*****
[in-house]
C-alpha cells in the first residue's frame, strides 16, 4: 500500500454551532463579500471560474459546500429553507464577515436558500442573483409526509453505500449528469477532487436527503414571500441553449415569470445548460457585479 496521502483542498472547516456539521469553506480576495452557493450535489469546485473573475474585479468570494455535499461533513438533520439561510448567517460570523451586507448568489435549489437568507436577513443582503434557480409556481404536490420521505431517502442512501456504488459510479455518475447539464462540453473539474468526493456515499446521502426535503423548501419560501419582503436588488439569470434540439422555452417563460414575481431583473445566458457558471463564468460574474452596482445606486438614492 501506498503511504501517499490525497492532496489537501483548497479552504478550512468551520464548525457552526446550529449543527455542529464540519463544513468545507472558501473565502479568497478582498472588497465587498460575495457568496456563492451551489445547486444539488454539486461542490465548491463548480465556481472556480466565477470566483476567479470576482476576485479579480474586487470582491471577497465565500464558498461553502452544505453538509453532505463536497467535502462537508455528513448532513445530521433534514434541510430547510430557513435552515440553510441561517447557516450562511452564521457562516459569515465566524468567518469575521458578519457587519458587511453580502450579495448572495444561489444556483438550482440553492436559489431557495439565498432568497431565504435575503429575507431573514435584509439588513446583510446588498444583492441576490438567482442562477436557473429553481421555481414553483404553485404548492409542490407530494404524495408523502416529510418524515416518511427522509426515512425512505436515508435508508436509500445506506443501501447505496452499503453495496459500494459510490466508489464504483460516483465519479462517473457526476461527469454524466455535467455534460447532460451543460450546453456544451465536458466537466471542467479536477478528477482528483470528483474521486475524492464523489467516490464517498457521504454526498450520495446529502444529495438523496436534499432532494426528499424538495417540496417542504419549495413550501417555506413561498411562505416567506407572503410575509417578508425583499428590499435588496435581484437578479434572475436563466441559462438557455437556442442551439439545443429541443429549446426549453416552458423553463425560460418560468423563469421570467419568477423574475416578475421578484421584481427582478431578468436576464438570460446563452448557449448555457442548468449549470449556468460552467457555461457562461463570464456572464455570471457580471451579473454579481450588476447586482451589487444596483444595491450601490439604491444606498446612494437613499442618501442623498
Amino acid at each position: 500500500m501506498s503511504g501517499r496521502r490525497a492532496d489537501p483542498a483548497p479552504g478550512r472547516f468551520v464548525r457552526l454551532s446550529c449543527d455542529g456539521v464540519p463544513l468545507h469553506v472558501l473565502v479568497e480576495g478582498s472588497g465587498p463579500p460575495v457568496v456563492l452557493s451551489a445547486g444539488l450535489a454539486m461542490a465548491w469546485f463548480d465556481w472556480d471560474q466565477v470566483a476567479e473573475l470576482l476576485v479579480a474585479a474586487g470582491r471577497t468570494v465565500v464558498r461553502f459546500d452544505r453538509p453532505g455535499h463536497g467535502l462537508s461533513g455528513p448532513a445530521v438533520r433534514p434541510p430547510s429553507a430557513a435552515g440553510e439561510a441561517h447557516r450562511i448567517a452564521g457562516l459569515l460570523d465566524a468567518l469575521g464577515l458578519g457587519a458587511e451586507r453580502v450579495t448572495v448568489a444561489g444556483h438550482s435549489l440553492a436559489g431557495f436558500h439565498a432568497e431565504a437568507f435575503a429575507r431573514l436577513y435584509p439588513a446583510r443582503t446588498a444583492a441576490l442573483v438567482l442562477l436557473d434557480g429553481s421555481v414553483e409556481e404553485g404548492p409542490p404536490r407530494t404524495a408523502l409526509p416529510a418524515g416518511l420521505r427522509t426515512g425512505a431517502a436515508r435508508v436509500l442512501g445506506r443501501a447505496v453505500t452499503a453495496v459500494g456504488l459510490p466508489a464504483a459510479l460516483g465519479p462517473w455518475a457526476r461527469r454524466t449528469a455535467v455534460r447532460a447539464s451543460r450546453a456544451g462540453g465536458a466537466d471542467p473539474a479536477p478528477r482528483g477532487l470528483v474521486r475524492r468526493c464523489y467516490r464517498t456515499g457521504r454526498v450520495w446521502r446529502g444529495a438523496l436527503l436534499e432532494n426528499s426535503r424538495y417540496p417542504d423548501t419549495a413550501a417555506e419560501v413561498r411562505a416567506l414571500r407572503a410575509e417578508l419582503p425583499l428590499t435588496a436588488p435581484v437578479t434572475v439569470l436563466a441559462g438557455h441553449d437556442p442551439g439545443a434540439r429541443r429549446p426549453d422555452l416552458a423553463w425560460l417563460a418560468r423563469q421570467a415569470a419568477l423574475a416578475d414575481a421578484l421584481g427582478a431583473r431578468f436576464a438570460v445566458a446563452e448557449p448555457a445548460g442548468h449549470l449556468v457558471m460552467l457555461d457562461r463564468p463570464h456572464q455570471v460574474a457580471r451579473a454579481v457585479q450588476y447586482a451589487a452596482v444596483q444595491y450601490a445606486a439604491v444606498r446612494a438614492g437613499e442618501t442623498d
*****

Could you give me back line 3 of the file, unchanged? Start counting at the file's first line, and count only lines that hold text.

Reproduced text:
Amino acid at each position: 500500500m501506498s503511504g501517499r496521502r490525497a492532496d489537501p483542498a483548497p479552504g478550512r472547516f468551520v464548525r457552526l454551532s446550529c449543527d455542529g456539521v464540519p463544513l468545507h469553506v472558501l473565502v479568497e480576495g478582498s472588497g465587498p463579500p460575495v457568496v456563492l452557493s451551489a445547486g444539488l450535489a454539486m461542490a465548491w469546485f463548480d465556481w472556480d471560474q466565477v470566483a476567479e473573475l470576482l476576485v479579480a474585479a474586487g470582491r471577497t468570494v465565500v464558498r461553502f459546500d452544505r453538509p453532505g455535499h463536497g467535502l462537508s461533513g455528513p448532513a445530521v438533520r433534514p434541510p430547510s429553507a430557513a435552515g440553510e439561510a441561517h447557516r450562511i448567517a452564521g457562516l459569515l460570523d465566524a468567518l469575521g464577515l458578519g457587519a458587511e451586507r453580502v450579495t448572495v448568489a444561489g444556483h438550482s435549489l440553492a436559489g431557495f436558500h439565498a432568497e431565504a437568507f435575503a429575507r431573514l436577513y435584509p439588513a446583510r443582503t446588498a444583492a441576490l442573483v438567482l442562477l436557473d434557480g429553481s421555481v414553483e409556481e404553485g404548492p409542490p404536490r407530494t404524495a408523502l409526509p416529510a418524515g416518511l420521505r427522509t426515512g425512505a431517502a436515508r435508508v436509500l442512501g445506506r443501501a447505496v453505500t452499503a453495496v459500494g456504488l459510490p466508489a464504483a459510479l460516483g465519479p462517473w455518475a457526476r461527469r454524466t449528469a455535467v455534460r447532460a447539464s451543460r450546453a456544451g462540453g465536458a466537466d471542467p473539474a479536477p478528477r482528483g477532487l470528483v474521486r475524492r468526493c464523489y467516490r464517498t456515499g457521504r454526498v450520495w446521502r446529502g444529495a438523496l436527503l436534499e432532494n426528499s426535503r424538495y417540496p417542504d423548501t419549495a413550501a417555506e419560501v413561498r411562505a416567506l414571500r407572503a410575509e417578508l419582503p425583499l428590499t435588496a436588488p435581484v437578479t434572475v439569470l436563466a441559462g438557455h441553449d437556442p442551439g439545443a434540439r429541443r429549446p426549453d422555452l416552458a423553463w425560460l417563460a418560468r423563469q421570467a415569470a419568477l423574475a416578475d414575481a421578484l421584481g427582478a431583473r431578468f436576464a438570460v445566458a446563452e448557449p448555457a445548460g442548468h449549470l449556468v457558471m460552467l457555461d457562461r463564468p463570464h456572464q455570471v460574474a457580471r451579473a454579481v457585479q450588476y447586482a451589487a452596482v444596483q444595491y450601490a445606486a439604491v444606498r446612494a438614492g437613499e442618501t442623498d